October 2021 Monthly Update

By Alyssa Parado

This post includes also our long-term projects updates. Here are the project updates from the second half of October to November. Updates for December will be coming soon!

Clojure LSP

This month we had 2 important releases with a lot of fixes and improvements!

release 2021.10.20-13.04.11

This release had some big core changes like replacing the cache db implementation from sqlite to datalevin, this increase a lot the performance of saving and reading the cache improving clojure-lsp startup time. Besides that, a lot of bugs and improvements were made like auto refresh settings if any changed, performance improvements, new code actions to create tests from current function, and last but not least, the clojuredocs integration, showing examples, documentation, notes about the current symbol!

Here is the changelog of this release:

release 2021.11.02-15.24.47

This release added some new features like new live rename locals on files with the new LSP LinkedEditingRange feature, new Unwind thread code actions, huge improvement on Add missing require code action making it smarter on finding which namespace is related to the unresolved alias, and the change of :notify-references-on-file-change from false to true after important performance improvements on clojure-lsp, which this clojure-lsp will have more consistent diagnostics about user’s projects becoming a more reliable tool.

Here is the changelog of this release:


Hello fellow clojurians!

The alpha release of Clojurians log v2 is now live at: https://clojurians-log-v2.oxal.org/ ðŸĶ„ 😊

Source code: github.com/oxalorg/clojurians-log-v2

PS: it’s not 100% usable on mobile yet, please use a desktop for the time being!

This release brings in the following features:

I wanted to ship the minimal possible version first and then iterate over it. And I’m quite happy with this. Looking forward to adding lots more features and polish over the next few months, especially related to text searching!

Please feel free to hop over in #clojureverse-ops channel in clojurians slack to discuss anything related to this project! Thanks.


Have spent a lot of time working with Malli internals: on hammock, paper protos, reading about stuff done elsewhere, perf tuning and testing, better designs, in the mushroom forest, refactoring and finally, an initial new internal design I’m quite happy with.

The Performance gains

The Release

All the current improvements are shipped in [metosin/malli "0.7.0-20211031.202317-3"], will test it properly againt real projects before releasing 0.7.0. See the full CHANGELOG.



[x] Created docker image for PCP [x] Created template project with 1-click deploy to DigitalOcean [x] Improved security with strict mode by only allowing access to /var/pcp/ [x] Automatically route domains to similarly name folders

Hello friends. Hope you’re all well. It’s been a pretty productive month and half. I’m pretty happy with the progress so far and I hope you’ll be too.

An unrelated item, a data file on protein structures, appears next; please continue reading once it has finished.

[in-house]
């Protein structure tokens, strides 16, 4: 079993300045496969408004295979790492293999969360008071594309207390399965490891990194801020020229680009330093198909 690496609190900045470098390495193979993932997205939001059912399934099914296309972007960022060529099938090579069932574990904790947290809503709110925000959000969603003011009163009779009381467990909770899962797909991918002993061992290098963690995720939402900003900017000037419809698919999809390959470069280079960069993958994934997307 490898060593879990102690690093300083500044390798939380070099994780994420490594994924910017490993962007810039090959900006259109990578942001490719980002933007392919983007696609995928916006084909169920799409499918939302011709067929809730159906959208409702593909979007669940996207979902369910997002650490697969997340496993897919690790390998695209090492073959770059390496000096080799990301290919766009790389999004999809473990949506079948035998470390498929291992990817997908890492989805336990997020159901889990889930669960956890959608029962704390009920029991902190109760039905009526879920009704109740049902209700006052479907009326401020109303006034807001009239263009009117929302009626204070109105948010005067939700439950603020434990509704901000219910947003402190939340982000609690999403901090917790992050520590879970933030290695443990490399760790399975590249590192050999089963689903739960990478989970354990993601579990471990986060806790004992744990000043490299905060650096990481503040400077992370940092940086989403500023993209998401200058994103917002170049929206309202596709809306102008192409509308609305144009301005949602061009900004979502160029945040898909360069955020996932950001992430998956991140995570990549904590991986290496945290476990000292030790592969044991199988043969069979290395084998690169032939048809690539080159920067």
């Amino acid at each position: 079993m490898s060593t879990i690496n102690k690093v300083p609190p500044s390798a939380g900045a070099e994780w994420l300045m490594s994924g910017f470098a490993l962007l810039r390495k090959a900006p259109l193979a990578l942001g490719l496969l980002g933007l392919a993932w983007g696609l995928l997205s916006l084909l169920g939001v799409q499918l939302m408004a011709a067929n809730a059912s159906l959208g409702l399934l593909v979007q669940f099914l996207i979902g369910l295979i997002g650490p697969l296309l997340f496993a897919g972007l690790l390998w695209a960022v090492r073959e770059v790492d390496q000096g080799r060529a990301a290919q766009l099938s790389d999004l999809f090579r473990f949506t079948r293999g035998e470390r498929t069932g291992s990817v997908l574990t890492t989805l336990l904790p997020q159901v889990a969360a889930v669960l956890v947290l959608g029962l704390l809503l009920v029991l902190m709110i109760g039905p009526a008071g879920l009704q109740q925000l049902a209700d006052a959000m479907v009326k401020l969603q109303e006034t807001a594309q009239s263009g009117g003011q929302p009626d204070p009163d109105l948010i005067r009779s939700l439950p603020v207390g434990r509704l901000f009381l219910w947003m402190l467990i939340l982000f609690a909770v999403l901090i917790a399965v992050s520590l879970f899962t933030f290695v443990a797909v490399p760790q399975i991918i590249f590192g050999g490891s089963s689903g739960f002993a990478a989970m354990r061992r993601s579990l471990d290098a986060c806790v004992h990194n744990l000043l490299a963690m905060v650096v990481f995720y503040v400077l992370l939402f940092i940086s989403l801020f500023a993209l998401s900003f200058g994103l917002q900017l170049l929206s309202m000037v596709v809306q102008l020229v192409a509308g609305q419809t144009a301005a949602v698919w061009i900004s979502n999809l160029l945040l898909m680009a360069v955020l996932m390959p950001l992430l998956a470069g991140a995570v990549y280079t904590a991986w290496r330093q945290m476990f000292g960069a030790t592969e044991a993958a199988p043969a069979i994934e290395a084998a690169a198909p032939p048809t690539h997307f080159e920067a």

These last 45 days I focused on achieving a 1-click deploy to DigitalOcean (DO). Unfortunately DOs app platform doesn’t natively support Clojure (or Java for that matter), it does however support docker images. And so I went down the long winding path of creating a docker image for PCP and deciphering the DO spec for 1-click deploy apps.

Out of this herculean effort (aka skimming the docs and paying the price) a number of default options are now configurable via environment variables; when PCP was only service this wasn’t necessary. We also got 1-click deploys to DO from this effort. That “Deploy to DigitalOcean” really is a thing of beauty.

Once deploying was working it dawned on my that further changes to the core of PCP were required. You see hosting multiple sites per instance was pretty simple when PCP was running as a service on a VPS, but now with docker some changes were necessary. After some tinkering, PCP now routes requests based on the host name of a request so your various domains will be routed to the right place with minimum admin on your part. e.g. navigating to www.clojuriststogether.org will send PCP looking for a project in /var/pcp/www.clojuriststogether.org/. If no folder matches the host name PCP targets /var/pcp/default. Pretty neat, right?

So what’s next?

There are a few more tweaks I’d like to make so that copying the template project easier. From there my focus will then shift to the CLI and deploying from git. Depending how things go I might also create a 1-click deploy to Heroku. My only hesitation with Heroku is their pricing for upgrades, it’s tad too steep.

That’s all from me. Stay frosty.


Here are the updates from our long-term project grantees.

Bozhidar Batsov

My focus for the past couple of months were:

The main improvements to CIDER in this period were:

As usual there was also some bug-fixing, documentation updates and lots of support work going on.

Michiel Borkent

I’ll be going over the releases of existing and new projects and will mention highlights in some of them. Often, the devil is in the details and there aren’t any new user-facing features, but still a lot of work has gone into refining existing features.

Note that the projects listed below are not exclusively my effort and are worked on by a number or regular contributors. My thanks also goes out to them.


Ad-hoc CLJS scripting on Node.js using SCI.

Many releases on npm.


Many exciting things are happening around this project in the community. It’s now possible to run nbb on lambda. Exercism is using babashka and nbb to run Clojure exercise submissions. Sitefox is a CLJS + Node.js web framework that works well with nbb.


A linter for Clojure (code) that sparks joy.

Releases: 2021.10.19, 2021.09.25, 2021.09.15, 2021.09.14



Native, fast starting Clojure interpreter for scripting.